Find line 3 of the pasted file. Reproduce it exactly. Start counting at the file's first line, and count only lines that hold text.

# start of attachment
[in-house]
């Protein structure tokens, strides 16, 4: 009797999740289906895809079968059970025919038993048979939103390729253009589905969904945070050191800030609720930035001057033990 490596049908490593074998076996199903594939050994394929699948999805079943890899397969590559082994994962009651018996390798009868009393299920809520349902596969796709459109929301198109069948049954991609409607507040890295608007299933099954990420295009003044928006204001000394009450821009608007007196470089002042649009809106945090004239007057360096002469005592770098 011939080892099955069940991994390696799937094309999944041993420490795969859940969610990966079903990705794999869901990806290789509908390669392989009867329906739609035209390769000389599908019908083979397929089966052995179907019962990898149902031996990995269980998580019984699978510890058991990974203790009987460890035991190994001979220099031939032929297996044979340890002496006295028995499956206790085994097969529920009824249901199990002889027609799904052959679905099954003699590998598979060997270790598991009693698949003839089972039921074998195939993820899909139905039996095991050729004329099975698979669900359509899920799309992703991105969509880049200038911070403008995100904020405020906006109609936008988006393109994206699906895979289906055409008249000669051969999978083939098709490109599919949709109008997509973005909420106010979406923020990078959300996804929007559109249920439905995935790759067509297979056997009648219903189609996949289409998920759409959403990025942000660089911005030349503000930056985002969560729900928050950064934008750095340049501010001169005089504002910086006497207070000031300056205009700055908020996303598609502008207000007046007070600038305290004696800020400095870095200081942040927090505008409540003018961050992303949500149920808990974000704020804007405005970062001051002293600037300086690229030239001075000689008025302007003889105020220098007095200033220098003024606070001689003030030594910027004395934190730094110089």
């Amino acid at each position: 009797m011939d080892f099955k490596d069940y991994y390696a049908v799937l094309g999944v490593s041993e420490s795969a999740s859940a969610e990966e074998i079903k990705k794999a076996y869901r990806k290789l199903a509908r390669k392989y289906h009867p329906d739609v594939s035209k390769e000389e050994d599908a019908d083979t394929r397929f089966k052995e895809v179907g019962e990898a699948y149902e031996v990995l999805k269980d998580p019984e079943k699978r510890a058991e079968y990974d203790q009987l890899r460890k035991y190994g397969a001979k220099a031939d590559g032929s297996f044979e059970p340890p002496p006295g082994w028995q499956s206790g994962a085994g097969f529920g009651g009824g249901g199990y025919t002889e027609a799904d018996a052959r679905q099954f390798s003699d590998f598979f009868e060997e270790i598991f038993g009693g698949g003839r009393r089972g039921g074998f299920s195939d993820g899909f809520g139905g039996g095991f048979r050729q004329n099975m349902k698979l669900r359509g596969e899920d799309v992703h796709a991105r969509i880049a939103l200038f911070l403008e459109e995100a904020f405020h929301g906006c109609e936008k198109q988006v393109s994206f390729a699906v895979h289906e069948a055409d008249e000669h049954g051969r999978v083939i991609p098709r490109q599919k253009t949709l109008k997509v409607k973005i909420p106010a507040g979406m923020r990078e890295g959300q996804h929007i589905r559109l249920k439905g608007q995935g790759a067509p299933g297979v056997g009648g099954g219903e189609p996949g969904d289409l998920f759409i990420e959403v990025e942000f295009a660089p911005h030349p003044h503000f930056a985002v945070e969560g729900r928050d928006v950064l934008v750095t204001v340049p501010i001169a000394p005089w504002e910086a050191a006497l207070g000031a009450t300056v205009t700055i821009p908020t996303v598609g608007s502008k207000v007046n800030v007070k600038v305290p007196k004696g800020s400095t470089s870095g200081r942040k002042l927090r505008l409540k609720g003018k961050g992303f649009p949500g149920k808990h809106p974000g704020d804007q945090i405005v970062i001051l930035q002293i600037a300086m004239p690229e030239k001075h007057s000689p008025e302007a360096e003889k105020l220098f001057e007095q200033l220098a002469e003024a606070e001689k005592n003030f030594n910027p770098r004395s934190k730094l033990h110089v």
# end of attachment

């Amino acid at each position: 009797m011939d080892f099955k490596d069940y991994y390696a049908v799937l094309g999944v490593s041993e420490s795969a999740s859940a969610e990966e074998i079903k990705k794999a076996y869901r990806k290789l199903a509908r390669k392989y289906h009867p329906d739609v594939s035209k390769e000389e050994d599908a019908d083979t394929r397929f089966k052995e895809v179907g019962e990898a699948y149902e031996v990995l999805k269980d998580p019984e079943k699978r510890a058991e079968y990974d203790q009987l890899r460890k035991y190994g397969a001979k220099a031939d590559g032929s297996f044979e059970p340890p002496p006295g082994w028995q499956s206790g994962a085994g097969f529920g009651g009824g249901g199990y025919t002889e027609a799904d018996a052959r679905q099954f390798s003699d590998f598979f009868e060997e270790i598991f038993g009693g698949g003839r009393r089972g039921g074998f299920s195939d993820g899909f809520g139905g039996g095991f048979r050729q004329n099975m349902k698979l669900r359509g596969e899920d799309v992703h796709a991105r969509i880049a939103l200038f911070l403008e459109e995100a904020f405020h929301g906006c109609e936008k198109q988006v393109s994206f390729a699906v895979h289906e069948a055409d008249e000669h049954g051969r999978v083939i991609p098709r490109q599919k253009t949709l109008k997509v409607k973005i909420p106010a507040g979406m923020r990078e890295g959300q996804h929007i589905r559109l249920k439905g608007q995935g790759a067509p299933g297979v056997g009648g099954g219903e189609p996949g969904d289409l998920f759409i990420e959403v990025e942000f295009a660089p911005h030349p003044h503000f930056a985002v945070e969560g729900r928050d928006v950064l934008v750095t204001v340049p501010i001169a000394p005089w504002e910086a050191a006497l207070g000031a009450t300056v205009t700055i821009p908020t996303v598609g608007s502008k207000v007046n800030v007070k600038v305290p007196k004696g800020s400095t470089s870095g200081r942040k002042l927090r505008l409540k609720g003018k961050g992303f649009p949500g149920k808990h809106p974000g704020d804007q945090i405005v970062i001051l930035q002293i600037a300086m004239p690229e030239k001075h007057s000689p008025e302007a360096e003889k105020l220098f001057e007095q200033l220098a002469e003024a606070e001689k005592n003030f030594n910027p770098r004395s934190k730094l033990h110089v």